Trotsky in New York

 Ian Mitchell’s Russia-related 


02 – Trotsky in New York – Ackerman 


Author: Kenneth D. Ackerman 

Publication info: 2016, Counterpoint ( 

(available on Amazon, click on cover image for link) 

Keywords: Trotsky, New York, Russian revolution, 1917, Lenin, communism 

Reviewer: Ian Mitchell, 29 December 2017 

Reason to read: Revealing on a new aspect of the Russian revolution: how did the main characters (in this case Trotsky and Bukharin, with some mention of Lenin) comport themselves in bourgeois society, and why the socialists of America rejected the violence, illegality and total social aggression of the Russian revolutionaries. 

Talking points: 

1. Most important: in this account, Trotsky was the prime mover of the November coup d’état, not Lenin, who slunk in from the suburbs on the night in question, heavily disguised, and took over once Trotsky and the men under his command had secured the main places in the city. 

2. Secondly: Trotsky and the other Russian revolutionaries ran into a brick wall of opposition to “illegal” methods of advancing socialism in the US. There, constitutional government and the reality of some approximation to the rule of law made violence and blank aggression unacceptable to normal people. This echoes the same disappointment that the Soviet leadership when the German workers in 1919 preferred their own government to an “international” (i.e. Soviet) one and “Socialism in one country” became inevitable if anything were to survive of the Revolution. 

3. Britain was pretty on the case with these guys, and the detention of Trotsky in Nova Scotia on his way back to Russia showed him just how firm they were prepared to be, while at the same time trying to observe the international norms. Trotsky was released after Miliukov, the first Foreign Minister in the Provisional Government, said he should be, and the British complied. 

4. According to Ackerman, Lenin was almost incidental to the Bolshevik coup on 7 November 1917, beyond setting the general tone of intransigence (which Trotsky actively supported). This is an interesting argument, to which Ackerman does not give enough attention, but which is certainly justified by the facts he does give. 

Incidental interest: Morris Hillquit, the leader of the socialists in New York, was the man who opposed Trotsky’s desire to resort to violence in order to promote revolution in America. He is quoted as agreeing with a friend’s remark that “a necktie can be tastefully tied and lying as it should without breaking the principles of proletariat socialism. God forbid!” (p. 65)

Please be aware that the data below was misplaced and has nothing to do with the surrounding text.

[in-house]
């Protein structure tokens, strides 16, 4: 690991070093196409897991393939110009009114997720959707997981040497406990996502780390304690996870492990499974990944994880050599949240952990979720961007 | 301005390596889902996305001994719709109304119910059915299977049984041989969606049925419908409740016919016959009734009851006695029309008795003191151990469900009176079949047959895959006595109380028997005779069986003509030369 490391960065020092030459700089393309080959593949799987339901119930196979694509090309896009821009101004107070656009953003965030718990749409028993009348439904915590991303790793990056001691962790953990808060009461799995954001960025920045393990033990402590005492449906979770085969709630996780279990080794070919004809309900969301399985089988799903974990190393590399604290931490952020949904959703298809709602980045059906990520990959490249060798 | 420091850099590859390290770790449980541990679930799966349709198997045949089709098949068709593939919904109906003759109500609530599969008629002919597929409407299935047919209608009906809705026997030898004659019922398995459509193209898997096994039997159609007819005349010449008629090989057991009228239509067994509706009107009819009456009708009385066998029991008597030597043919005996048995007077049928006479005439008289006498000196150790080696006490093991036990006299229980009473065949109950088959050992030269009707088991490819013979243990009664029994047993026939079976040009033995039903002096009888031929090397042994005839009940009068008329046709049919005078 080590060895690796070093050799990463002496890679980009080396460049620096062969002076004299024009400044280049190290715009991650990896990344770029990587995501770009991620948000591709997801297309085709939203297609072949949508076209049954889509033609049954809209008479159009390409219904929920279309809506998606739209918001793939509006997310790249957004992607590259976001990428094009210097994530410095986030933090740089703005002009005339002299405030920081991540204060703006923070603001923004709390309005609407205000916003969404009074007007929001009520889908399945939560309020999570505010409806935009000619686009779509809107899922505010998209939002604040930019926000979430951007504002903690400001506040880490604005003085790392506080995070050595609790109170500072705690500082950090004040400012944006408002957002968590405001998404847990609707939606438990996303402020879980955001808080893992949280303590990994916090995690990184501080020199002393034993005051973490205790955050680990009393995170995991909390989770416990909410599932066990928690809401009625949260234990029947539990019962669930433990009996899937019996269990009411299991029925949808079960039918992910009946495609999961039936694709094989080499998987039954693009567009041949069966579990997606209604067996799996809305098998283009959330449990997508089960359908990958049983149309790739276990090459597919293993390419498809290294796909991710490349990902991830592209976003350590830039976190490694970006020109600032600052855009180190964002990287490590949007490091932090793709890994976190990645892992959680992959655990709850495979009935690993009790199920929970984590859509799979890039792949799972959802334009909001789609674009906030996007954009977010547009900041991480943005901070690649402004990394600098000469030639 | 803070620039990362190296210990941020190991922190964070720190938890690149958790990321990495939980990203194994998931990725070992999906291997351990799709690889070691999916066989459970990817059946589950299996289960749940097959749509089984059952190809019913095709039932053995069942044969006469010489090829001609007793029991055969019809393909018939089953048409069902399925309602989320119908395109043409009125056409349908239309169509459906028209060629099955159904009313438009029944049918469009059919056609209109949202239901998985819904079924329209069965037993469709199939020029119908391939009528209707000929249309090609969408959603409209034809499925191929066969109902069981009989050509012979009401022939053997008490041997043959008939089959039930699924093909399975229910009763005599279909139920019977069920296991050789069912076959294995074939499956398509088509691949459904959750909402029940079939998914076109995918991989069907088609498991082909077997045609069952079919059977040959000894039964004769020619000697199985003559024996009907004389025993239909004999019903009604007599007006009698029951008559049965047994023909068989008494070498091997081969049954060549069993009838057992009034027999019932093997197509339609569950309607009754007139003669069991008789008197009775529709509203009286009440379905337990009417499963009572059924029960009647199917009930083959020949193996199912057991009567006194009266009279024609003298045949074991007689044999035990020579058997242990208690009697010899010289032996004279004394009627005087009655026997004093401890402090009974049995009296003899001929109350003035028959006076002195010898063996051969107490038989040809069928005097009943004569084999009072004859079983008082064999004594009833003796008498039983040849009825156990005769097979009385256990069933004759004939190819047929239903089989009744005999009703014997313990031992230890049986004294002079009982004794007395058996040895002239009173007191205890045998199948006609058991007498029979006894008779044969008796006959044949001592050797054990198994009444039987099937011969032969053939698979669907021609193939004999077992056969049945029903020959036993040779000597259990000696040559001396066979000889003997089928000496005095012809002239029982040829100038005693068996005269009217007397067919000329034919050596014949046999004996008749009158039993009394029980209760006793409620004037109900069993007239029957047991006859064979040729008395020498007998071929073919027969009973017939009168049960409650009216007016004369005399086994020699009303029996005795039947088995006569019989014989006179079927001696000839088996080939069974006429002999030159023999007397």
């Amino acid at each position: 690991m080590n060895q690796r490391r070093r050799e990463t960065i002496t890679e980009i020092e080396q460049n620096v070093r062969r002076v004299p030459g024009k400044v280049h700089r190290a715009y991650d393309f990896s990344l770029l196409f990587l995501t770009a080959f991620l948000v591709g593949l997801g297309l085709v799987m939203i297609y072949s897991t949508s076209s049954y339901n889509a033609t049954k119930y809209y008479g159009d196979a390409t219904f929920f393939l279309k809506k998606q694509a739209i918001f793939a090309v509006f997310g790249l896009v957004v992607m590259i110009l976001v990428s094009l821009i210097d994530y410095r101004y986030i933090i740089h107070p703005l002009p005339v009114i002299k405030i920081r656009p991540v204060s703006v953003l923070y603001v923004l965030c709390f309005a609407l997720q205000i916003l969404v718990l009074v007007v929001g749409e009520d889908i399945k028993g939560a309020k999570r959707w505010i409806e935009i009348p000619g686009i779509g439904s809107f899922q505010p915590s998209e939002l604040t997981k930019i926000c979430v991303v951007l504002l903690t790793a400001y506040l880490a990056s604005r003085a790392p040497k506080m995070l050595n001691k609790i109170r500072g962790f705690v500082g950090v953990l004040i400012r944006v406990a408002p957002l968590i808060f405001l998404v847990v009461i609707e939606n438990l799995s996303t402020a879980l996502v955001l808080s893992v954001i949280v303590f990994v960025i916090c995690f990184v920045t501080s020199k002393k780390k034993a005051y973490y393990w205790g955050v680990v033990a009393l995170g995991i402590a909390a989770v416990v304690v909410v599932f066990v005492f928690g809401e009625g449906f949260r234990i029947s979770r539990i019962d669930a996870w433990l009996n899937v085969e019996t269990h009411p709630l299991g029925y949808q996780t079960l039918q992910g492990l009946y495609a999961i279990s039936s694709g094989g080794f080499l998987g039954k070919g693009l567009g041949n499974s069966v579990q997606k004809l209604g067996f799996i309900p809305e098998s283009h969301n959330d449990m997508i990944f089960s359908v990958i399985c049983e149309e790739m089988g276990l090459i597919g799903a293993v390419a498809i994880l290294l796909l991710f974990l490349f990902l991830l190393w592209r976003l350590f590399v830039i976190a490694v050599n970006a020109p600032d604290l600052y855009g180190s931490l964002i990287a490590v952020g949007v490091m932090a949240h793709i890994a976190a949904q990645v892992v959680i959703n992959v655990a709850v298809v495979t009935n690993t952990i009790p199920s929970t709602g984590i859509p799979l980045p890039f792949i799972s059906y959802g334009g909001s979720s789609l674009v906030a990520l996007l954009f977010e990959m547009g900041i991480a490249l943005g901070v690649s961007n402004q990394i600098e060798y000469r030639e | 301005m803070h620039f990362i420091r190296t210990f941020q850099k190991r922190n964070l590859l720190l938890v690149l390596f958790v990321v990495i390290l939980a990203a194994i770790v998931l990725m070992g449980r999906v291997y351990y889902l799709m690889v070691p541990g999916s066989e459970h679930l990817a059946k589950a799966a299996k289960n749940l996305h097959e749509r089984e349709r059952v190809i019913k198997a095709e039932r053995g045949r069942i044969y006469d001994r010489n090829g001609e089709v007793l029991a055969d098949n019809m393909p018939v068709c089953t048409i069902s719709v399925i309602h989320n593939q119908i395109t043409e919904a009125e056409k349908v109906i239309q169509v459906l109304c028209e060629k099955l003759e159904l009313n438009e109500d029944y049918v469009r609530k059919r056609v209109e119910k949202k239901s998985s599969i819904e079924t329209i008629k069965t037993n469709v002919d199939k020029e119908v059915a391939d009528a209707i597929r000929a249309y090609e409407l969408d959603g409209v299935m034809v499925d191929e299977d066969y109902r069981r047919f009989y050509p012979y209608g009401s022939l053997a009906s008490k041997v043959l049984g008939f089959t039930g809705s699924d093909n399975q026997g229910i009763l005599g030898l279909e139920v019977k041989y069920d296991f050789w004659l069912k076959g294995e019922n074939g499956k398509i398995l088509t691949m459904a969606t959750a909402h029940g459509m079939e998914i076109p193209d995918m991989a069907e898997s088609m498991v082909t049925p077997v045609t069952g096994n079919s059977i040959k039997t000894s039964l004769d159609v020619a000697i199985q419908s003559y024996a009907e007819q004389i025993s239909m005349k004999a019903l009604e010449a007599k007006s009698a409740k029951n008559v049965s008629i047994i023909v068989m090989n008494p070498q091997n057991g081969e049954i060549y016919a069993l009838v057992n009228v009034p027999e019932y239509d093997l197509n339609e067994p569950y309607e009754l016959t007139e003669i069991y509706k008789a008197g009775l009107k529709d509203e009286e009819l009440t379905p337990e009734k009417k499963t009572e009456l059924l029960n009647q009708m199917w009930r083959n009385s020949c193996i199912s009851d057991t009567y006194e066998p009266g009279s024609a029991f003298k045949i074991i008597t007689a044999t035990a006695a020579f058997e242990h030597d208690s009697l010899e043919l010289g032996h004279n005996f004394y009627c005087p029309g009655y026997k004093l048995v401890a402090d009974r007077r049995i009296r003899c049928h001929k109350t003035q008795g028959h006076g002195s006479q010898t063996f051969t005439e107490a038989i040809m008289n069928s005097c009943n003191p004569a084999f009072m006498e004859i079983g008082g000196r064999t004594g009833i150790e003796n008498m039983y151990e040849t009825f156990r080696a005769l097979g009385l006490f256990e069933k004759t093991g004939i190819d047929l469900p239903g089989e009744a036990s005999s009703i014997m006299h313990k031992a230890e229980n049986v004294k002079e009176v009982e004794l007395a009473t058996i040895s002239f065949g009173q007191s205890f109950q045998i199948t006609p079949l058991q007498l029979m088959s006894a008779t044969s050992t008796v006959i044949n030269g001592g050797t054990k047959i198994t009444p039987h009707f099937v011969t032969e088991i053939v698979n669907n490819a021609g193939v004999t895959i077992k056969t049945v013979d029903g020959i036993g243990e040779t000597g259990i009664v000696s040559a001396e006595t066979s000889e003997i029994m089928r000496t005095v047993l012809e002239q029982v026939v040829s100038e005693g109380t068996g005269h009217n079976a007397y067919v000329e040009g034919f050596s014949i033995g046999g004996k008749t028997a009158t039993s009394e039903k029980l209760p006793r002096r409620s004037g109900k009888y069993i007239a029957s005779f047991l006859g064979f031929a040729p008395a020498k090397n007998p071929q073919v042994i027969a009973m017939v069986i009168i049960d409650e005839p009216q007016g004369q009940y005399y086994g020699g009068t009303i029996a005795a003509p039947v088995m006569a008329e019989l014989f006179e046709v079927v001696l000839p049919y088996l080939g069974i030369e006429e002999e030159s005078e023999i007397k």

Style: Literate, and with an interesting level of circumstantial detail. However, on too many occasions the author imagines what he does not know. (He does say this, but still…) 

Surprising points: Tolstoy’s two sons were taken aback, on arriving in Petrograd from New York, to find that everyone around them spoke the same language. 

Link(s): You can see Kenneth Ackerman talking very interestingly about this book, in conversation with a rather unusual American literary interviewer, at this link: 

Negative issues: There really is not a full book in this short episode of about two months, which were in any case mostly undocumented. Less about New York beyond what is known, and more about the Petrograd period, which takes up the last 50 pages, would have been more interesting. 

Overall recommendation level: FAIRLY HIGH – IF YOU LIKE HISTORY CLOSE UP 

About the reviewer: Ian Mitchell is the author of four books, including Isles of the West and The Justice Factory. He is writing a 5-volume study of Russian and Western constitutional history to be called Russia and the Rule of Law. He lives in Campbeltown and can be contacted at

Ian Mitchell’s other reviews, of books about Russia, the law and Scotland, can be found at this link: